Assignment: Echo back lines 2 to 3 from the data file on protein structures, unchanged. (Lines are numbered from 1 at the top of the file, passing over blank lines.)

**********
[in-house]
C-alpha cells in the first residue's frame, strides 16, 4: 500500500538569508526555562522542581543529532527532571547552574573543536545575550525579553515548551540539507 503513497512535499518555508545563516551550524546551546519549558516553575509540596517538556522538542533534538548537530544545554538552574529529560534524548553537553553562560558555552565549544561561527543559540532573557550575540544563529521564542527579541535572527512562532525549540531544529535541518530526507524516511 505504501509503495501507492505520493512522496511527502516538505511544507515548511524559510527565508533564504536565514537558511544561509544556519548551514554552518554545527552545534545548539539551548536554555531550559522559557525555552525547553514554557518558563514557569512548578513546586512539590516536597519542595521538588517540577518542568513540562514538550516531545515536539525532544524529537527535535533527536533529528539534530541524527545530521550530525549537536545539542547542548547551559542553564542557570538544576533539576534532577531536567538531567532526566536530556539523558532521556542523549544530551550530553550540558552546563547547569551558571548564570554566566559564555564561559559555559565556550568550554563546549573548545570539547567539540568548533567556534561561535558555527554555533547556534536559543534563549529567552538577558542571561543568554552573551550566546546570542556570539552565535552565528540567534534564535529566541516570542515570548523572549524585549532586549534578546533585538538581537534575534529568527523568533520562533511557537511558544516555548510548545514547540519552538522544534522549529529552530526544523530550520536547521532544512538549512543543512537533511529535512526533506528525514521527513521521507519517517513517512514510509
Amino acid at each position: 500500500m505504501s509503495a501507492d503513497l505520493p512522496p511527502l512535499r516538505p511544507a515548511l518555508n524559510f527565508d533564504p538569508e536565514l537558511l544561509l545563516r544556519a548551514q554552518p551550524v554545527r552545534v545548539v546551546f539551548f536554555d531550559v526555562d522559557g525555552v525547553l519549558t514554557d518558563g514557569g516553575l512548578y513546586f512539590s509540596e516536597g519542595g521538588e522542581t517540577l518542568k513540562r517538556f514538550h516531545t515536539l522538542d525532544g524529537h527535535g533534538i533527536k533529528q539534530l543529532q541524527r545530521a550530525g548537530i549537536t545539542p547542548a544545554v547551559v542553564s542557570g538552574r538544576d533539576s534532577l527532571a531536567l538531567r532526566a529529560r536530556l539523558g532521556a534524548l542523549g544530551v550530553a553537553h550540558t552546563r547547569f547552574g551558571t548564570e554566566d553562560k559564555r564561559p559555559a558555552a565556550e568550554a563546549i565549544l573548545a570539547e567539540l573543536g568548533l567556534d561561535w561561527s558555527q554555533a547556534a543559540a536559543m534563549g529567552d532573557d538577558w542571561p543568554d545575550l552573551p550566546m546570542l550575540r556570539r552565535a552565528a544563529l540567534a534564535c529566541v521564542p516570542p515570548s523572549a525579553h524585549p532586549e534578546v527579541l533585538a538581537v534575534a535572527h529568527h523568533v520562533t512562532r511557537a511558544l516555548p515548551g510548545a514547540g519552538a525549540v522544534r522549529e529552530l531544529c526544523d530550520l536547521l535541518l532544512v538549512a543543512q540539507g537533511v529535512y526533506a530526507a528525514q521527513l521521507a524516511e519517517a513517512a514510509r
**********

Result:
C-alpha cells in the first residue's frame, strides 16, 4: 500500500538569508526555562522542581543529532527532571547552574573543536545575550525579553515548551540539507 503513497512535499518555508545563516551550524546551546519549558516553575509540596517538556522538542533534538548537530544545554538552574529529560534524548553537553553562560558555552565549544561561527543559540532573557550575540544563529521564542527579541535572527512562532525549540531544529535541518530526507524516511 505504501509503495501507492505520493512522496511527502516538505511544507515548511524559510527565508533564504536565514537558511544561509544556519548551514554552518554545527552545534545548539539551548536554555531550559522559557525555552525547553514554557518558563514557569512548578513546586512539590516536597519542595521538588517540577518542568513540562514538550516531545515536539525532544524529537527535535533527536533529528539534530541524527545530521550530525549537536545539542547542548547551559542553564542557570538544576533539576534532577531536567538531567532526566536530556539523558532521556542523549544530551550530553550540558552546563547547569551558571548564570554566566559564555564561559559555559565556550568550554563546549573548545570539547567539540568548533567556534561561535558555527554555533547556534536559543534563549529567552538577558542571561543568554552573551550566546546570542556570539552565535552565528540567534534564535529566541516570542515570548523572549524585549532586549534578546533585538538581537534575534529568527523568533520562533511557537511558544516555548510548545514547540519552538522544534522549529529552530526544523530550520536547521532544512538549512543543512537533511529535512526533506528525514521527513521521507519517517513517512514510509
Amino acid at each position: 500500500m505504501s509503495a501507492d503513497l505520493p512522496p511527502l512535499r516538505p511544507a515548511l518555508n524559510f527565508d533564504p538569508e536565514l537558511l544561509l545563516r544556519a548551514q554552518p551550524v554545527r552545534v545548539v546551546f539551548f536554555d531550559v526555562d522559557g525555552v525547553l519549558t514554557d518558563g514557569g516553575l512548578y513546586f512539590s509540596e516536597g519542595g521538588e522542581t517540577l518542568k513540562r517538556f514538550h516531545t515536539l522538542d525532544g524529537h527535535g533534538i533527536k533529528q539534530l543529532q541524527r545530521a550530525g548537530i549537536t545539542p547542548a544545554v547551559v542553564s542557570g538552574r538544576d533539576s534532577l527532571a531536567l538531567r532526566a529529560r536530556l539523558g532521556a534524548l542523549g544530551v550530553a553537553h550540558t552546563r547547569f547552574g551558571t548564570e554566566d553562560k559564555r564561559p559555559a558555552a565556550e568550554a563546549i565549544l573548545a570539547e567539540l573543536g568548533l567556534d561561535w561561527s558555527q554555533a547556534a543559540a536559543m534563549g529567552d532573557d538577558w542571561p543568554d545575550l552573551p550566546m546570542l550575540r556570539r552565535a552565528a544563529l540567534a534564535c529566541v521564542p516570542p515570548s523572549a525579553h524585549p532586549e534578546v527579541l533585538a538581537v534575534a535572527h529568527h523568533v520562533t512562532r511557537a511558544l516555548p515548551g510548545a514547540g519552538a525549540v522544534r522549529e529552530l531544529c526544523d530550520l536547521l535541518l532544512v538549512a543543512q540539507g537533511v529535512y526533506a530526507a528525514q521527513l521521507a524516511e519517517a513517512a514510509r